Horvitz & Levy obtained a $3.75 million reduction in a punitive damages award against an apartment owner and manager on the grounds that the award violated defendants’ due process rights.
Plaintiff, who is dependent on an electric wheelchair, is a tenant at an apartment building in Los Angeles. Plaintiff brought reasonable accommodation claims against the owner and manager of the building after they allegedly failed to timely repair the building’s three elevators. A jury found that defendants unreasonably delayed repairing the elevators, and that this delay was malicious or oppressive. The jury awarded plaintiff $750,000 in compensatory damages for his claimed emotional distress and $4.5 million in punitive damages. Defendants appealed.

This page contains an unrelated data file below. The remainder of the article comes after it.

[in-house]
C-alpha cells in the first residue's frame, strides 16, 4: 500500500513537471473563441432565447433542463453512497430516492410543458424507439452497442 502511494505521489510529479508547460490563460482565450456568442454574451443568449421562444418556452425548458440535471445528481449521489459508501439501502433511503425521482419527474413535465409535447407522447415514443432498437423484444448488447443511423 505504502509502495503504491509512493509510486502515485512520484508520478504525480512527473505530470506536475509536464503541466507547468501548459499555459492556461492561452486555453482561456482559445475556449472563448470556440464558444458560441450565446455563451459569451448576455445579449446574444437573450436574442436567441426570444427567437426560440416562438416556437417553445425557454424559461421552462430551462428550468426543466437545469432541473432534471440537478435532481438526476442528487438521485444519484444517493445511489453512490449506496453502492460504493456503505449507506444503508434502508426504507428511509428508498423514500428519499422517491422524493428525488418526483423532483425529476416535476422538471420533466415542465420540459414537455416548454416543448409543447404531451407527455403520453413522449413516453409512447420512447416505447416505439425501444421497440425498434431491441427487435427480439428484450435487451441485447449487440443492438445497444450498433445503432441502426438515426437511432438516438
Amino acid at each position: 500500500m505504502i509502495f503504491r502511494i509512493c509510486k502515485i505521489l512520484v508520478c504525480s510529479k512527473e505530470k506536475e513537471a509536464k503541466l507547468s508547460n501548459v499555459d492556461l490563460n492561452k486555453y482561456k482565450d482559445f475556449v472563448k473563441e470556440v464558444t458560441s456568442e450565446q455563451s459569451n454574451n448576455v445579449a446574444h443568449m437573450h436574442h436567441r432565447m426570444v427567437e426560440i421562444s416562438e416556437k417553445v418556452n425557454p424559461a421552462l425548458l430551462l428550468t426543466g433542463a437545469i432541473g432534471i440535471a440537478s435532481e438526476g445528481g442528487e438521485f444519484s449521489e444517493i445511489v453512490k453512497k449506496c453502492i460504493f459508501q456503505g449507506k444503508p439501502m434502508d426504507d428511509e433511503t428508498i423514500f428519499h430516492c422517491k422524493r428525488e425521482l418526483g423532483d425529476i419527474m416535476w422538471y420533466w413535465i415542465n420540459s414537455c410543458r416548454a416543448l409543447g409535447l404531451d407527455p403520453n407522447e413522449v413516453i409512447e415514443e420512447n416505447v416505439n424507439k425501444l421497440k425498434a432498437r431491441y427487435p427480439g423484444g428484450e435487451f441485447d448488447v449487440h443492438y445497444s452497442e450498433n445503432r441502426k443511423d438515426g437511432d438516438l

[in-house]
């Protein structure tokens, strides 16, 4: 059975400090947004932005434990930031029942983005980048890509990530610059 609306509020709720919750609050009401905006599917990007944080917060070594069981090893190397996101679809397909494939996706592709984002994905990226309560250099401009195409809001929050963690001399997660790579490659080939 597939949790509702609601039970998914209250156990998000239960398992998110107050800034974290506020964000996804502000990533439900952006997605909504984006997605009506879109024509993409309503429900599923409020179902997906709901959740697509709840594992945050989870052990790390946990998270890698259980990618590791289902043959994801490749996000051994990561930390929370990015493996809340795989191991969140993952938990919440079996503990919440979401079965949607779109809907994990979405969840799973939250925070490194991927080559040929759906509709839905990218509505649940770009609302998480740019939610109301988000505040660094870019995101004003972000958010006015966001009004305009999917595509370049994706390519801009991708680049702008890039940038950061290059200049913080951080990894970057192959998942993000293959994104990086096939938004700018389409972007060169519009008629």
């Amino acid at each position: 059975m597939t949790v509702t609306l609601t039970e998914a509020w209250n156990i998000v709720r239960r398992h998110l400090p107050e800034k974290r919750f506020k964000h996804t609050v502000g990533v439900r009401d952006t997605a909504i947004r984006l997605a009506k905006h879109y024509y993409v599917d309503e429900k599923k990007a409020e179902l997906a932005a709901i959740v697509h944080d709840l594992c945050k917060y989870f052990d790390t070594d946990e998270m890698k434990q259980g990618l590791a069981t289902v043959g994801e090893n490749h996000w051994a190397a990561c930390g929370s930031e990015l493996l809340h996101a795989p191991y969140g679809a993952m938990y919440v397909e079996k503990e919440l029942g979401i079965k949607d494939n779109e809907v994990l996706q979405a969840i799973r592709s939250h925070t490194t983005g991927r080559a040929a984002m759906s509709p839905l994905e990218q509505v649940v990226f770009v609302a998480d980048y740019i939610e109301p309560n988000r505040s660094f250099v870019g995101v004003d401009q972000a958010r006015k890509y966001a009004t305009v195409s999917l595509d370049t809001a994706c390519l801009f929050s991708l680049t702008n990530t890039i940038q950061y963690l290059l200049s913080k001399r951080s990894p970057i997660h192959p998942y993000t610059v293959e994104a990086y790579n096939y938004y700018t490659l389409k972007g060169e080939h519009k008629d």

The Court of Appeal agreed with Horvitz & Levy’s argument that the punitive damages award was excessive on federal due process grounds because the award bore no reasonable relation to (1) the low reprehensibility of defendants’ conduct; (2) plaintiff’s harm, which consisted solely of discrete episodes of generalized emotional distress and which was completely compensated by the substantial compensatory damages award; and (3) possible civil penalties against defendants, which were substantially lower than the $4.5 million punitive damages award. The court therefore modified the judgment to reduce the punitive damages award by $3.75 million, to $750,000.